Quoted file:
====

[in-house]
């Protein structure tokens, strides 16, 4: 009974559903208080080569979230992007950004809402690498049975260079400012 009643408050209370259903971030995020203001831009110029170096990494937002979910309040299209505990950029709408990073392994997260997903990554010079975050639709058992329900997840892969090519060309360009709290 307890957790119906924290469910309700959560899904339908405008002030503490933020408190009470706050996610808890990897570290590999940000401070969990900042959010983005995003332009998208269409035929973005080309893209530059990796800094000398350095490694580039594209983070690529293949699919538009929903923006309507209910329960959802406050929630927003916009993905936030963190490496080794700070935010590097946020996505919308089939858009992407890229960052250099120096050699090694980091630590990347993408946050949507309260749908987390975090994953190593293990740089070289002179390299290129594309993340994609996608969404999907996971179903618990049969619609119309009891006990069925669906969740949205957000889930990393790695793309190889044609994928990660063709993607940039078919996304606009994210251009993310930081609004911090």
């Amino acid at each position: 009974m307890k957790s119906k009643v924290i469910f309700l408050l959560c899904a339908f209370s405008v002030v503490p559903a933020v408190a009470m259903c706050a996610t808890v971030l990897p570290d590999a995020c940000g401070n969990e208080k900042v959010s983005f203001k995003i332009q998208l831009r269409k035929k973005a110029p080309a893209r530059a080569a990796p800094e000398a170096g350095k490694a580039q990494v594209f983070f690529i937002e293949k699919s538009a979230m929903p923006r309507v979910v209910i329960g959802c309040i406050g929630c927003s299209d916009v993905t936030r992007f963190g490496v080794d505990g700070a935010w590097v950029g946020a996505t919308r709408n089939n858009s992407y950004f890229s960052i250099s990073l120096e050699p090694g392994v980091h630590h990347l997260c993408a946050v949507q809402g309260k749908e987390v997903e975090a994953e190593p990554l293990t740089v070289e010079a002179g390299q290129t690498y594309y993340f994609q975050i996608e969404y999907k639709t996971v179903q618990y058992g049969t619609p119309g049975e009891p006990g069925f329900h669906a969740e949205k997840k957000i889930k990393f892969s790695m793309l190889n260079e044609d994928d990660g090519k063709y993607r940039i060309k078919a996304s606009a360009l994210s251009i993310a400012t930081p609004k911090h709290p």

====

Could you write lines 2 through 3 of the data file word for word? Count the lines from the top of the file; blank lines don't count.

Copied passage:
């Protein structure tokens, strides 16, 4: 009974559903208080080569979230992007950004809402690498049975260079400012 009643408050209370259903971030995020203001831009110029170096990494937002979910309040299209505990950029709408990073392994997260997903990554010079975050639709058992329900997840892969090519060309360009709290 307890957790119906924290469910309700959560899904339908405008002030503490933020408190009470706050996610808890990897570290590999940000401070969990900042959010983005995003332009998208269409035929973005080309893209530059990796800094000398350095490694580039594209983070690529293949699919538009929903923006309507209910329960959802406050929630927003916009993905936030963190490496080794700070935010590097946020996505919308089939858009992407890229960052250099120096050699090694980091630590990347993408946050949507309260749908987390975090994953190593293990740089070289002179390299290129594309993340994609996608969404999907996971179903618990049969619609119309009891006990069925669906969740949205957000889930990393790695793309190889044609994928990660063709993607940039078919996304606009994210251009993310930081609004911090």
């Amino acid at each position: 009974m307890k957790s119906k009643v924290i469910f309700l408050l959560c899904a339908f209370s405008v002030v503490p559903a933020v408190a009470m259903c706050a996610t808890v971030l990897p570290d590999a995020c940000g401070n969990e208080k900042v959010s983005f203001k995003i332009q998208l831009r269409k035929k973005a110029p080309a893209r530059a080569a990796p800094e000398a170096g350095k490694a580039q990494v594209f983070f690529i937002e293949k699919s538009a979230m929903p923006r309507v979910v209910i329960g959802c309040i406050g929630c927003s299209d916009v993905t936030r992007f963190g490496v080794d505990g700070a935010w590097v950029g946020a996505t919308r709408n089939n858009s992407y950004f890229s960052i250099s990073l120096e050699p090694g392994v980091h630590h990347l997260c993408a946050v949507q809402g309260k749908e987390v997903e975090a994953e190593p990554l293990t740089v070289e010079a002179g390299q290129t690498y594309y993340f994609q975050i996608e969404y999907k639709t996971v179903q618990y058992g049969t619609p119309g049975e009891p006990g069925f329900h669906a969740e949205k997840k957000i889930k990393f892969s790695m793309l190889n260079e044609d994928d990660g090519k063709y993607r940039i060309k078919a996304s606009a360009l994210s251009i993310a400012t930081p609004k911090h709290p």